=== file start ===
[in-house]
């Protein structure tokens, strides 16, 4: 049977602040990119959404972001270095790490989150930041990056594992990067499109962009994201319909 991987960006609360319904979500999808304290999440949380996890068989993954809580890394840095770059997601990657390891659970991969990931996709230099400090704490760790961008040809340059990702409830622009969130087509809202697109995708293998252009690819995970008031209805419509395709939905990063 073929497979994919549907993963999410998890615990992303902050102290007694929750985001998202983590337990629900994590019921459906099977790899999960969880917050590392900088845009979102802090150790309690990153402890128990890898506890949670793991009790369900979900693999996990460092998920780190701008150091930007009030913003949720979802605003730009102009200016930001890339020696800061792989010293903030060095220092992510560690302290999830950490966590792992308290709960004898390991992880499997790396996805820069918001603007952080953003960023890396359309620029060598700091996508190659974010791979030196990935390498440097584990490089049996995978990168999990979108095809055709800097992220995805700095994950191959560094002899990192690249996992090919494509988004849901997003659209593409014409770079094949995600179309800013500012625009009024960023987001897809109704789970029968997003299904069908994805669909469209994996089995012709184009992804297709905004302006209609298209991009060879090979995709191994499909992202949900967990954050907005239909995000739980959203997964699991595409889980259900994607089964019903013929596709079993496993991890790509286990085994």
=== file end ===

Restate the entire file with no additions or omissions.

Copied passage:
[in-house]
């Protein structure tokens, strides 16, 4: 049977602040990119959404972001270095790490989150930041990056594992990067499109962009994201319909 991987960006609360319904979500999808304290999440949380996890068989993954809580890394840095770059997601990657390891659970991969990931996709230099400090704490760790961008040809340059990702409830622009969130087509809202697109995708293998252009690819995970008031209805419509395709939905990063 073929497979994919549907993963999410998890615990992303902050102290007694929750985001998202983590337990629900994590019921459906099977790899999960969880917050590392900088845009979102802090150790309690990153402890128990890898506890949670793991009790369900979900693999996990460092998920780190701008150091930007009030913003949720979802605003730009102009200016930001890339020696800061792989010293903030060095220092992510560690302290999830950490966590792992308290709960004898390991992880499997790396996805820069918001603007952080953003960023890396359309620029060598700091996508190659974010791979030196990935390498440097584990490089049996995978990168999990979108095809055709800097992220995805700095994950191959560094002899990192690249996992090919494509988004849901997003659209593409014409770079094949995600179309800013500012625009009024960023987001897809109704789970029968997003299904069908994805669909469209994996089995012709184009992804297709905004302006209609298209991009060879090979995709191994499909992202949900967990954050907005239909995000739980959203997964699991595409889980259900994607089964019903013929596709079993496993991890790509286990085994």